Ontario Lacus: Awash on Titan

by Paul Gilster on July 31, 2008

Remember those oceans of methane we thought might exist on Titan? They were an exciting thought (I recall hypothetical images of the Huygens probe bobbing in such an ocean at the end of its journey, before we knew what it would actually land on). It’s exciting to confirm that liquid does exist on Titan’s surface in the form of liquid hydrocarbons, with a positive identification of ethane. At least one of the large lakes the Cassini orbiter has found there contains the substance, but we also know that numerous other lake-like areas exist beneath the smog.

Image: The Imaging Science System aboard NASA’s Cassini orbiter took the image, left, of Ontario Lacus in June 2005. (Image credit: NASA/JPL/Space Science Institute.) Cassini’s Visual and Infrared Mapping Spectrometer took the image, right, of Ontario Lacus in December 2007. This view, taken at 5-micron wavelengths from 1,100 kilometers (680 miles) away, shows the part of the lake that is visible on Titan’s sunlit side. What appears to be a beach is seen at the lower right of the image, below the bright lake shoreline. (Credit: NASA/JPL/University of Arizona).

The news should come as no major surprise, just as discovering water ice on Mars is momentous but at the same time long anticipated. But in both cases making the detection has been tricky, on Titan because atmospheric hydrocarbons make observing a challenge. Cassini managed the feat with its visual and infrared mapping spectrometer (VIMS) nonetheless, and we now know that Ontario Lacus, a bit larger than Lake Ontario on Earth and imaged in late 2007 on Titan’s south polar region, is awash. More in this JPL news release.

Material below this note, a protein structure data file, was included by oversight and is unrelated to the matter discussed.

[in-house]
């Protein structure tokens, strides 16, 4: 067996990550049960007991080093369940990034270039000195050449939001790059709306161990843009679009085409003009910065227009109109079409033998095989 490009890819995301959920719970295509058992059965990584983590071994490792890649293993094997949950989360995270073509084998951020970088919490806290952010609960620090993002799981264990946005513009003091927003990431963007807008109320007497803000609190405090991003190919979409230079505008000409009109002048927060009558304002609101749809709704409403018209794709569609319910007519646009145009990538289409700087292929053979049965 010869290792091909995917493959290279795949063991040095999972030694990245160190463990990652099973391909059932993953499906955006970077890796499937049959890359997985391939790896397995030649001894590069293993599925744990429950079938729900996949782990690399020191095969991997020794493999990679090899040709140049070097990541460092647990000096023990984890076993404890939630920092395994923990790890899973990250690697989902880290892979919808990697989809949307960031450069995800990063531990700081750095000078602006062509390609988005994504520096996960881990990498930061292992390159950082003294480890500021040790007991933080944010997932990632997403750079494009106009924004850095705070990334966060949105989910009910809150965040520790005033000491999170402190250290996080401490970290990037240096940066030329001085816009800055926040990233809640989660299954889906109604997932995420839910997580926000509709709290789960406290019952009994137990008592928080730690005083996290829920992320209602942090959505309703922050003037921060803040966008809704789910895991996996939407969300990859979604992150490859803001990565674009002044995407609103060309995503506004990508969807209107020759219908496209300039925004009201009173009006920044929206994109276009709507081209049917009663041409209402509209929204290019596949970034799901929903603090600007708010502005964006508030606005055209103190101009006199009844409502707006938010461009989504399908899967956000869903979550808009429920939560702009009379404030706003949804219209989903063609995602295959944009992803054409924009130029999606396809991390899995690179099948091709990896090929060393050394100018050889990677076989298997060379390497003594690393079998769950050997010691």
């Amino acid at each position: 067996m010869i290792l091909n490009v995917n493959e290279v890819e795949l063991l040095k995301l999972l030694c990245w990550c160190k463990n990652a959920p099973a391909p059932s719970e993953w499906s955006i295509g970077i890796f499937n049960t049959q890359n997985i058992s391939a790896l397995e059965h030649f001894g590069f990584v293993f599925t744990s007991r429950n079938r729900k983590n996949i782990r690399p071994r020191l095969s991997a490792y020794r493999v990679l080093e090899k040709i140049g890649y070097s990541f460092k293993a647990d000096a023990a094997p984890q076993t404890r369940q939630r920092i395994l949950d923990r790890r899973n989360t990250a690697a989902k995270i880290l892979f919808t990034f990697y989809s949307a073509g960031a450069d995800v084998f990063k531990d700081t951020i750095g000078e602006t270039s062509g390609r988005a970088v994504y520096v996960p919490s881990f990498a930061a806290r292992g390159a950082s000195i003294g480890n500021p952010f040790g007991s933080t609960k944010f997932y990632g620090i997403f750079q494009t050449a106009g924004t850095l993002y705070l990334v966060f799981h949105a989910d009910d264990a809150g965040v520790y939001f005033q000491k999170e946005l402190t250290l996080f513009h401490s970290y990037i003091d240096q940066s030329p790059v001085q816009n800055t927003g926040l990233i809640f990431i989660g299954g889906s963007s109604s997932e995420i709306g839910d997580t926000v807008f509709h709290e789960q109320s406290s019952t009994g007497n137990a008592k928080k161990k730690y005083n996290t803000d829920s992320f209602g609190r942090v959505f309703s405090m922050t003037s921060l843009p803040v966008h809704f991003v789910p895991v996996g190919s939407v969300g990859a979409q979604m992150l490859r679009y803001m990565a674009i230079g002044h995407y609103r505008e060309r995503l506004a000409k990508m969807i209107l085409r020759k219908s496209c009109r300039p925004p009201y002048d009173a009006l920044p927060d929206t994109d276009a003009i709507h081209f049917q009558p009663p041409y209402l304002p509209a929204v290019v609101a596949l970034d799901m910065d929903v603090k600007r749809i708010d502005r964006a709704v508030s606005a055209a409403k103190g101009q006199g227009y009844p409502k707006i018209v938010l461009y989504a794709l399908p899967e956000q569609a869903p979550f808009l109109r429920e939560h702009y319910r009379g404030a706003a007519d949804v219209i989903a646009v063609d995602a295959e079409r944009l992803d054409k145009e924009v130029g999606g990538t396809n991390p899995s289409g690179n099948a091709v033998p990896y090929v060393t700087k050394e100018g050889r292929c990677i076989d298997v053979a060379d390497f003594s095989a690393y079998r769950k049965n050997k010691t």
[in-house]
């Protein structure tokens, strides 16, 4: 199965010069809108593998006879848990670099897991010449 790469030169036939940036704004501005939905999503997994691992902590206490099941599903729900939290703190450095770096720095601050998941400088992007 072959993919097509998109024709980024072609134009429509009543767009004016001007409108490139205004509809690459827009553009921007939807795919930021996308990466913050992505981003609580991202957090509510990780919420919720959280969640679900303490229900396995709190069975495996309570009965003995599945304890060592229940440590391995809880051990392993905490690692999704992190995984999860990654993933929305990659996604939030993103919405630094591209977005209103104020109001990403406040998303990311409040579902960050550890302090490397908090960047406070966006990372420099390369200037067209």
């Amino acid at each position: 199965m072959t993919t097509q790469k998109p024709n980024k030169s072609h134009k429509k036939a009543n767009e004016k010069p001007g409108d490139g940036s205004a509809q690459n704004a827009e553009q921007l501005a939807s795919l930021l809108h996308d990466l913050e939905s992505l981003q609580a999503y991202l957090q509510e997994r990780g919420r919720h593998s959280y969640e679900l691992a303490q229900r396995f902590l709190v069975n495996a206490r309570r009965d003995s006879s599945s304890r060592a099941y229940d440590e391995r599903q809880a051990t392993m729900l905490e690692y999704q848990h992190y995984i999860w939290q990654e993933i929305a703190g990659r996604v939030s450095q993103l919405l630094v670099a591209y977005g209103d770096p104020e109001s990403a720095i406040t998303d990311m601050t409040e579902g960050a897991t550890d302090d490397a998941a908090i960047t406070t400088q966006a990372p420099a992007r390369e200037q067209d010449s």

“Detection of liquid ethane confirms a long-held idea that lakes and seas filled with methane and ethane exist on Titan,” said Larry Soderblom, a Cassini interdisciplinary scientist with the U.S. Geological Survey in Flagstaff, Ariz. “The fact we could detect the ethane spectral signatures of the lake even when it was so dimly illuminated, and at a slanted viewing path through Titan’s atmosphere, raises expectations for exciting future lake discoveries by our instrument.”

And note this, from VIMS principal investigator Robert H. Brown (University of Arizona):

“It was hard for us to accept the fact that the feature was so black when we first saw it. More than 99.9 percent of the light that reaches the lake never gets out again. For it to be that dark, the surface has to be extremely quiescent, mirror smooth. No naturally produced solid could be that smooth.”

Thus we learn more about a hydrological cycle based on methane, with ethane and other hydrocarbons created by the breakdown of atmospheric methane by sunlight. Other evidence of the cycle seems glaringly obvious, in the form of channels evidently carved by fluids, along with evidence of rain and evaporation. Indeed, Ontario Lacus, ringed by a gradually more exposed beach, seems to be evaporating as we watch. Seasonal change in this dynamic environment should be fascinating to monitor as, in a few years, Titan’s north pole emerges into sunlight.

{ 6 comments }

Adam July 31, 2008 at 18:01